“The number one prevention of kennel cough,” says Dr. Toccoa Wolf, “is preventing exposure.” She recommends keeping pets away from others for two weeks after finishing their medications. That could make for a less entertaining 4th of July celebration, unfortunately. These pups rocked the 2017 parade in Sitka. (KCAW/Cameron Clark)

Sitka is having an outbreak of kennel cough among its canine residents. The disease is fairly common in dogs, but not in the high numbers the community is seeing right now.

I asked Dr. Toccoa Wolf how many cases of kennel cough she had treated lately.

“A lot.”

I had been on hold for a few minutes at the Sitka Animal Hospital waiting to speak with Dr. Wolf, who happened to be discharging a kennel cough patient when I called. Vets in Sitka are busy.

“I would say I saw kennel cough here maybe once every three months,” said Wolf. “I would see maybe one to two cases. It wasn’t something that was very common. This week, I think I’m seeing anywhere between four to five a day that are coming in, and then there’s a lot more calls.”

A dog with kennel cough may sound like they’ve got something stuck in their throat. The actual noise they make can really vary, depending on the breed and size of the dog, and the particular bug that’s causing the kennel cough. 

Wolf says there are a variety of bacteria and viruses that can cause kennel cough – and dogs can be vaccinated against many of them. In fact, most of her patients over the past couple of weeks are up-to-date on their vaccinations. But like the vaccine for human influenza, kennel cough vaccines don’t always hit the bullseye.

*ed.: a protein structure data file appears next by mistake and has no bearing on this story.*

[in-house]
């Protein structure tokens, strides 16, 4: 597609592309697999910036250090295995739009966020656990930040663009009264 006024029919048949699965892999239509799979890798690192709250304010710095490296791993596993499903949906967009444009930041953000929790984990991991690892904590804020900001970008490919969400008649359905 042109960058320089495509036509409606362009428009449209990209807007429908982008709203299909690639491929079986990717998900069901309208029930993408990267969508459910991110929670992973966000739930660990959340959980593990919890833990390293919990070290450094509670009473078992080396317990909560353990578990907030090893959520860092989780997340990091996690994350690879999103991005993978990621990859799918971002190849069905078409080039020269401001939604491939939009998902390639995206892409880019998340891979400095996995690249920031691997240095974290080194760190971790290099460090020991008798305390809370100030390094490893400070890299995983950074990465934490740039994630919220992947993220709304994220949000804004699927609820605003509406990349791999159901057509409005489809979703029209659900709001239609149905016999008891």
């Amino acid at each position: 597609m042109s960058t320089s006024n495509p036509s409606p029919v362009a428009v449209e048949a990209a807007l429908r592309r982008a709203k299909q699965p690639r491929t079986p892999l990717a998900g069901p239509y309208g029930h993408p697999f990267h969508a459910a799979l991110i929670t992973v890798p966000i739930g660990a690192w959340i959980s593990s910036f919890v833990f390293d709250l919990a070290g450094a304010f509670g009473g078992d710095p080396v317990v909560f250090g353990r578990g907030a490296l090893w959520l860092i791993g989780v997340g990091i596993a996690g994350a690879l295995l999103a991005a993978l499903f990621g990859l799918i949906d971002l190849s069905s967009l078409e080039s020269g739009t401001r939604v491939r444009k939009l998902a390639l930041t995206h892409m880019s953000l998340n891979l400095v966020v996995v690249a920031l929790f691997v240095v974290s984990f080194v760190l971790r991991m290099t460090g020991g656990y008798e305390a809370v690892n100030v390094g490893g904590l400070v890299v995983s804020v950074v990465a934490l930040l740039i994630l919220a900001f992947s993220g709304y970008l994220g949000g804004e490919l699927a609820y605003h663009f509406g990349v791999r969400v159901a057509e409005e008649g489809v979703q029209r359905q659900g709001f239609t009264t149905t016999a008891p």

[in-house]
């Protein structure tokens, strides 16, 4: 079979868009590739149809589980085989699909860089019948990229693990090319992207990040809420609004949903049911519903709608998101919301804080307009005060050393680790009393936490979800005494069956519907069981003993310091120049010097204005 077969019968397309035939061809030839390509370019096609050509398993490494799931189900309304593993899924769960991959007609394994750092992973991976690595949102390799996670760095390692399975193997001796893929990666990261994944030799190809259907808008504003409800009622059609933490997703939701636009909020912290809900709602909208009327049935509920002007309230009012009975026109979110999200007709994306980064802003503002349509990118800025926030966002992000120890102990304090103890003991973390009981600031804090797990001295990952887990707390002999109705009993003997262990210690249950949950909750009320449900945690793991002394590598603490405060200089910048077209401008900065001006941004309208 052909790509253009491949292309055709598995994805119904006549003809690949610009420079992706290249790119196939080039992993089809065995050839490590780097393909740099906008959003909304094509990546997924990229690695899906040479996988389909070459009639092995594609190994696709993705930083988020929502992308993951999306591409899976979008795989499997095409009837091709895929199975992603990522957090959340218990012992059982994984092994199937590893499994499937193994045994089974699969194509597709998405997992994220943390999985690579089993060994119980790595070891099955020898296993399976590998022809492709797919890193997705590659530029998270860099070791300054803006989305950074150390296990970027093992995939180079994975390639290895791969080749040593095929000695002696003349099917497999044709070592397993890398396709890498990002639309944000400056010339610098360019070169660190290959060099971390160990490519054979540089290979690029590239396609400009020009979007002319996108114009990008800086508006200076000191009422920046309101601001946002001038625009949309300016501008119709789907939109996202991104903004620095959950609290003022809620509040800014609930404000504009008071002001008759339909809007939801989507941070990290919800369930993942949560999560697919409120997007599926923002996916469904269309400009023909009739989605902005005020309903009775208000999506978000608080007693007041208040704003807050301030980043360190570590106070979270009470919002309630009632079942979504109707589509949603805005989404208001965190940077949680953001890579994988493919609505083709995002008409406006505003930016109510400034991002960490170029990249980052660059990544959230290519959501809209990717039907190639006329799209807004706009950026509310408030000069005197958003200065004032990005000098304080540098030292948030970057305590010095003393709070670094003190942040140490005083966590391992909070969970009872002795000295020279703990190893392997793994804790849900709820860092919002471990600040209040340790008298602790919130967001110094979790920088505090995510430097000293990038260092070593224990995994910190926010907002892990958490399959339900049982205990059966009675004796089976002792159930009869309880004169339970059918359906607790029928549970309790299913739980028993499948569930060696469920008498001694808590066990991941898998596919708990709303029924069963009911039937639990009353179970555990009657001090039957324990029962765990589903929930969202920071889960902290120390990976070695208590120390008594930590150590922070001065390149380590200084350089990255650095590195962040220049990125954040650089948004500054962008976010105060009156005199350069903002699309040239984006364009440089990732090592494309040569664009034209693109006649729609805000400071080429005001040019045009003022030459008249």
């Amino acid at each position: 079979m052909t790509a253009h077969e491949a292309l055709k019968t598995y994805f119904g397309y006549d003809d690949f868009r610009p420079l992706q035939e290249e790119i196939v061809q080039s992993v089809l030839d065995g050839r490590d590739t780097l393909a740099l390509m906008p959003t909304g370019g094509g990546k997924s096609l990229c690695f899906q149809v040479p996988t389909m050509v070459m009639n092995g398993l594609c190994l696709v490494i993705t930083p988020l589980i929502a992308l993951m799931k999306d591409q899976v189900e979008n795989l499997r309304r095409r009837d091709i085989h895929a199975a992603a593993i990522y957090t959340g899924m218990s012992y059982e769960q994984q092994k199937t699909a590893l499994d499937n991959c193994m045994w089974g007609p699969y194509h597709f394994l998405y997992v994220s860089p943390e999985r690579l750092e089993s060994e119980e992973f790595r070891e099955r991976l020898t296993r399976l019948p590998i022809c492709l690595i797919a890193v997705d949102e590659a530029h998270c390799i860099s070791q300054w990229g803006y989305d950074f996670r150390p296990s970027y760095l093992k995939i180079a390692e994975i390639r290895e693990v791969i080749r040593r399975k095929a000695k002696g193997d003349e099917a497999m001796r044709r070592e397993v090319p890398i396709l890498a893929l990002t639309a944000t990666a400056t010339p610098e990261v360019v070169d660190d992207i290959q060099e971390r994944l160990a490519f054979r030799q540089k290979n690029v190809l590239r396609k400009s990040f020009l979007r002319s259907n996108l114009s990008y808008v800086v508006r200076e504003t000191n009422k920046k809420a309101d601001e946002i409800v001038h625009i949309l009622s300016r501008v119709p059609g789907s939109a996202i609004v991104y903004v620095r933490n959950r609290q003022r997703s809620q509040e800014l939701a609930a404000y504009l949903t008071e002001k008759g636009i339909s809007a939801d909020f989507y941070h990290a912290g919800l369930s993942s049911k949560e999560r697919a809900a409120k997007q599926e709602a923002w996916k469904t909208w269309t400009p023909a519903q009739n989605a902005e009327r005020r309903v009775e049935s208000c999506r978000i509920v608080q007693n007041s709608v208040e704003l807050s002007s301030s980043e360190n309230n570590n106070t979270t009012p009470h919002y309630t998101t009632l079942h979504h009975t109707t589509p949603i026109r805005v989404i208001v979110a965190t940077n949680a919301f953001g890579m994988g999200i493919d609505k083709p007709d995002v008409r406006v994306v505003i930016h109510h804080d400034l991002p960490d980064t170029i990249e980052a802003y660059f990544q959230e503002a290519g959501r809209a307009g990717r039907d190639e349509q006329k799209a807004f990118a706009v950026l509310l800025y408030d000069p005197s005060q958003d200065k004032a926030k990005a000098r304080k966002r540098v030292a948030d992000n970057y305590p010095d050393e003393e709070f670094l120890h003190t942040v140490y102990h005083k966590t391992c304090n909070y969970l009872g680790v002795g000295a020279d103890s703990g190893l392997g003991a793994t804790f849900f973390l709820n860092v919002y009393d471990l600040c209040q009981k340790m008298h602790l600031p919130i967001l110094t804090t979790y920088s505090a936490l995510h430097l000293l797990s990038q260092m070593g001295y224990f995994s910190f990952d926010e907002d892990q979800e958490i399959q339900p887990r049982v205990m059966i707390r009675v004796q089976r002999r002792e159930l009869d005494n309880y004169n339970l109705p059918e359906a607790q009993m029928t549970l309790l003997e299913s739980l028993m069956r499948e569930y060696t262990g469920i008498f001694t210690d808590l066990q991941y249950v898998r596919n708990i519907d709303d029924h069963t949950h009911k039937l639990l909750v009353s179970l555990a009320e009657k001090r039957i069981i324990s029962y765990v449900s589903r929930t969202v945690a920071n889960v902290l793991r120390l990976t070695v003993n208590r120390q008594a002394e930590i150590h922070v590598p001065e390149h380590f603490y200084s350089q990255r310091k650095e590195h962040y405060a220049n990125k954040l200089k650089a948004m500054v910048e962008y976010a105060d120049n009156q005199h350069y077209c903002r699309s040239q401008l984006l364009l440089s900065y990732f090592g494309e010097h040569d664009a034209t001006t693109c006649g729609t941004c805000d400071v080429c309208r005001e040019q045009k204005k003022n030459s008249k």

“The vaccine does protect against kennel cough, but it’s not 100-percent,” she said. “Similar to the human flu vaccine,  it doesn’t protect against every kind of strain, or bug that causes kennel cough. So I’m suspecting that it may be something that isn’t commonly vaccinated for.”

Although most dogs recover just fine, kennel cough – like any respiratory infection – can be serious for some pets. Preventing the spread is really important. This is going to sound all-too-familiar, but it’s time to shrink your dog’s social bubble.

“The number one prevention of kennel cough is to prevent exposure,” Wolf said. “So exposure is through direct contact with dogs. It can also be through things like bowls, and it also can be airborne. So if you are worried about your dog getting kennel cough or your dog isn’t up to date on their vaccines, even if your dog is fully vaccinated right now, I do recommend avoiding the dog park, avoiding mixing with unknown dogs on the trail. You know, just like we’re all used to social distancing with ourselves during that time, I think that we should try and keep our dogs in a bubble at this moment to try and prevent the spread. And that would be the best thing you could do for your dog.”

The course of kennel cough is seven- to 21-days. Wolf recommends that you keep your pet away from others for two weeks after they’ve finished their medications.

Wolf is sending samples from Sitka out for laboratory testing, to try and narrow down what could be causing this outbreak. If your dog is not up to date on its vaccinations, she says it’s never too late to get current. And if your dog is showing symptoms of kennel cough, you should probably check in with one of Sitka’s three veterinary clinics just to rule out some other – and possibly more serious – cause of the cough.